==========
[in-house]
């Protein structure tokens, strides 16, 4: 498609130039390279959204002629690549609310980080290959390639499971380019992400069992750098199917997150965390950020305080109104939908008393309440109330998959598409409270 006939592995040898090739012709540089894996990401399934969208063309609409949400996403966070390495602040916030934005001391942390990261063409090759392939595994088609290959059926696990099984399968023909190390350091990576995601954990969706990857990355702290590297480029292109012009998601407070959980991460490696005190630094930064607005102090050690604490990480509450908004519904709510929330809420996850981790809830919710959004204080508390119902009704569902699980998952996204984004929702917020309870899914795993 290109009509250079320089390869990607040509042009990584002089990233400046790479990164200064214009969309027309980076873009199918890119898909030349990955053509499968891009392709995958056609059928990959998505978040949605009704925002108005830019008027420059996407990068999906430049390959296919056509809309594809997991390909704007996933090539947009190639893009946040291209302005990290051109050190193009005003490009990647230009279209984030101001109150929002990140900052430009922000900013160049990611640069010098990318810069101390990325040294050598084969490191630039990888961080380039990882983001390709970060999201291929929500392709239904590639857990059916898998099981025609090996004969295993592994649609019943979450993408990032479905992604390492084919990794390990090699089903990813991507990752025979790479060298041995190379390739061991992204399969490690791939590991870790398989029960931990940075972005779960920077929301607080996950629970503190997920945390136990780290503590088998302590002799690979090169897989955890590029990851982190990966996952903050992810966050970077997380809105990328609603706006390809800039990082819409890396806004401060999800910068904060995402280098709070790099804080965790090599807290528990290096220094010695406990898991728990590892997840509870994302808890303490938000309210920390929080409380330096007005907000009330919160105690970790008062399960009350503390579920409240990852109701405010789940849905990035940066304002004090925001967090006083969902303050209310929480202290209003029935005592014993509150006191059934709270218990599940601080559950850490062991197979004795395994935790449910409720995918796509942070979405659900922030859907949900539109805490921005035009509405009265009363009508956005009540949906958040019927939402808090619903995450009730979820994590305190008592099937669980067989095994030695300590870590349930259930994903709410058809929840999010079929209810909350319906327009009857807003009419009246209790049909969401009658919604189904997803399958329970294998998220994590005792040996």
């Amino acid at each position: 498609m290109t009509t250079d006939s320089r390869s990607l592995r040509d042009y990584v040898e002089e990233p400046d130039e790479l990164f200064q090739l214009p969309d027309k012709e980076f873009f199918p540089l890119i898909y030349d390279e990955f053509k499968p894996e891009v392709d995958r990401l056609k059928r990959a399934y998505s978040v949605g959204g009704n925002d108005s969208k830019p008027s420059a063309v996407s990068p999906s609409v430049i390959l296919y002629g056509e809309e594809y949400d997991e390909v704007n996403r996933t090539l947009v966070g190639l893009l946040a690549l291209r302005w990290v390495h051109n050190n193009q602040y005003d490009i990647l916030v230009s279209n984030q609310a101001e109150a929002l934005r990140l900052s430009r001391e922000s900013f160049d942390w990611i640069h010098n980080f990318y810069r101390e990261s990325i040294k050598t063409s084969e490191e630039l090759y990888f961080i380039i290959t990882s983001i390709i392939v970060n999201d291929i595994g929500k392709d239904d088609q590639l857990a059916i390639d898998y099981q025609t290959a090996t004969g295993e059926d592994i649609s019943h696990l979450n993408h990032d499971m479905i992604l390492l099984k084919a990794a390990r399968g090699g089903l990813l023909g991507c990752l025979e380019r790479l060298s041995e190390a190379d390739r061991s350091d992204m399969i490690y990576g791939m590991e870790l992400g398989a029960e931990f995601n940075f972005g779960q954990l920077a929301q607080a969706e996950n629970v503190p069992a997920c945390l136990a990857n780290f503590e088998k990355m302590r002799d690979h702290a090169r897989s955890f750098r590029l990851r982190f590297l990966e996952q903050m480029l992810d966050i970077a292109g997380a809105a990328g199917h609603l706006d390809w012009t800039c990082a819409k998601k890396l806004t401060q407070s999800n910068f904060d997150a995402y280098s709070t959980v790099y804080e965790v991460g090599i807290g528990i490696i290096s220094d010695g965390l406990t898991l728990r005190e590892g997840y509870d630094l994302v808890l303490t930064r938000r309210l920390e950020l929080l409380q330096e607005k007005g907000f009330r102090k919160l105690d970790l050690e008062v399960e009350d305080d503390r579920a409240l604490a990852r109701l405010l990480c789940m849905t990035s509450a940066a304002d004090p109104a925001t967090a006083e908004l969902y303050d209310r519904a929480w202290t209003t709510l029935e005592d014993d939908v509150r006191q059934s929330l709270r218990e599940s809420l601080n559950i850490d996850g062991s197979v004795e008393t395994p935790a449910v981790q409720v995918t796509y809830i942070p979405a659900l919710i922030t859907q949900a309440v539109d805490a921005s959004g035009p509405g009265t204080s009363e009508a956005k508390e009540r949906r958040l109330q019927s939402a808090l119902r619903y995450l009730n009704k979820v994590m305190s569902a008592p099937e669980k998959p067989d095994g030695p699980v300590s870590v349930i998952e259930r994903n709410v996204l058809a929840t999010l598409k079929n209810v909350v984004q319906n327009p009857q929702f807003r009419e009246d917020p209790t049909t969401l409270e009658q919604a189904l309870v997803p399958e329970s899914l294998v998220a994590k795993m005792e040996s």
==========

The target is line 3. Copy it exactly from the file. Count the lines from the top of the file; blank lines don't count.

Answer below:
């Amino acid at each position: 498609m290109t009509t250079d006939s320089r390869s990607l592995r040509d042009y990584v040898e002089e990233p400046d130039e790479l990164f200064q090739l214009p969309d027309k012709e980076f873009f199918p540089l890119i898909y030349d390279e990955f053509k499968p894996e891009v392709d995958r990401l056609k059928r990959a399934y998505s978040v949605g959204g009704n925002d108005s969208k830019p008027s420059a063309v996407s990068p999906s609409v430049i390959l296919y002629g056509e809309e594809y949400d997991e390909v704007n996403r996933t090539l947009v966070g190639l893009l946040a690549l291209r302005w990290v390495h051109n050190n193009q602040y005003d490009i990647l916030v230009s279209n984030q609310a101001e109150a929002l934005r990140l900052s430009r001391e922000s900013f160049d942390w990611i640069h010098n980080f990318y810069r101390e990261s990325i040294k050598t063409s084969e490191e630039l090759y990888f961080i380039i290959t990882s983001i390709i392939v970060n999201d291929i595994g929500k392709d239904d088609q590639l857990a059916i390639d898998y099981q025609t290959a090996t004969g295993e059926d592994i649609s019943h696990l979450n993408h990032d499971m479905i992604l390492l099984k084919a990794a390990r399968g090699g089903l990813l023909g991507c990752l025979e380019r790479l060298s041995e190390a190379d390739r061991s350091d992204m399969i490690y990576g791939m590991e870790l992400g398989a029960e931990f995601n940075f972005g779960q954990l920077a929301q607080a969706e996950n629970v503190p069992a997920c945390l136990a990857n780290f503590e088998k990355m302590r002799d690979h702290a090169r897989s955890f750098r590029l990851r982190f590297l990966e996952q903050m480029l992810d966050i970077a292109g997380a809105a990328g199917h609603l706006d390809w012009t800039c990082a819409k998601k890396l806004t401060q407070s999800n910068f904060d997150a995402y280098s709070t959980v790099y804080e965790v991460g090599i807290g528990i490696i290096s220094d010695g965390l406990t898991l728990r005190e590892g997840y509870d630094l994302v808890l303490t930064r938000r309210l920390e950020l929080l409380q330096e607005k007005g907000f009330r102090k919160l105690d970790l050690e008062v399960e009350d305080d503390r579920a409240l604490a990852r109701l405010l990480c789940m849905t990035s509450a940066a304002d004090p109104a925001t967090a006083e908004l969902y303050d209310r519904a929480w202290t209003t709510l029935e005592d014993d939908v509150r006191q059934s929330l709270r218990e599940s809420l601080n559950i850490d996850g062991s197979v004795e008393t395994p935790a449910v981790q409720v995918t796509y809830i942070p979405a659900l919710i922030t859907q949900a309440v539109d805490a921005s959004g035009p509405g009265t204080s009363e009508a956005k508390e009540r949906r958040l109330q019927s939402a808090l119902r619903y995450l009730n009704k979820v994590m305190s569902a008592p099937e669980k998959p067989d095994g030695p699980v300590s870590v349930i998952e259930r994903n709410v996204l058809a929840t999010l598409k079929n209810v909350v984004q319906n327009p009857q929702f807003r009419e009246d917020p209790t049909t969401l409270e009658q919604a189904l309870v997803p399958e329970s899914l294998v998220a994590k795993m005792e040996s």